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Bioinformatic Profiling of Short Term Liver Response to Thermal Injury

Eric Yang1, Timothy Maguire1, Francois Berthiaume2, Martin L. Yarmush1, and Ioannis Androulakis1. (1) Biomedical Engineering, Rutgers University, Piscataway, NJ 08854, (2) Massachusetts General Hospital, Harvard Medical School, Cambridge, MA 02138

Thermal injury initiates an inflammatory response as part of the healing process that is associated with extensive transcriptional and subsequent metabolic adjustments. It has been previously shown (7) using DNA microarrays and biochemical measurements that a peak in inflammatory response is observed at 24 hours post burn, and that free fatty acids and triglycerides serve as the primary energy source in the liver. The focus of the current work is to demonstrate the elements of an integrated bioinformatics framework that allows the identification of the cellular processes which contribute to the inflammatory response.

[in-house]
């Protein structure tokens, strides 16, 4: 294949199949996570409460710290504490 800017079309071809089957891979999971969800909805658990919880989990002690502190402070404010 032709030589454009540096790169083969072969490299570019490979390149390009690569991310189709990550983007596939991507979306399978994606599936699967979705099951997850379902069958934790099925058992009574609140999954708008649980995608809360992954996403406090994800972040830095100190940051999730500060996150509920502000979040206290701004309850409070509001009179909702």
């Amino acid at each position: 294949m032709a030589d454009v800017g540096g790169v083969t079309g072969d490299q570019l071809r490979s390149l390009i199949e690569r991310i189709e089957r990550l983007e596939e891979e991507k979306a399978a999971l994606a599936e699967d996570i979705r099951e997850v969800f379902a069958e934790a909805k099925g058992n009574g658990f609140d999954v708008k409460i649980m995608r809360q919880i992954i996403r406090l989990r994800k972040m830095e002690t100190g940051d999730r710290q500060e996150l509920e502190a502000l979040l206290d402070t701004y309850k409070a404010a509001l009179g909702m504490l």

Briefly, our methodology (8) allows the systematic analysis of temporal gene expression data. The basic elements of the approach are as follows:

1. fine-grained clustering for the identification of possible expression motifs 2. selection of a reduced set of maximally informative genes and complete function characterization 3. construction of networks of gene interactions and identification of key interacting genes (5) 4. identification of common transcription factor binding sites and assembly of possible regulators 5. quantification of regulatory interaction via Network Component Analysis (3) 6. identification of major regulatory controls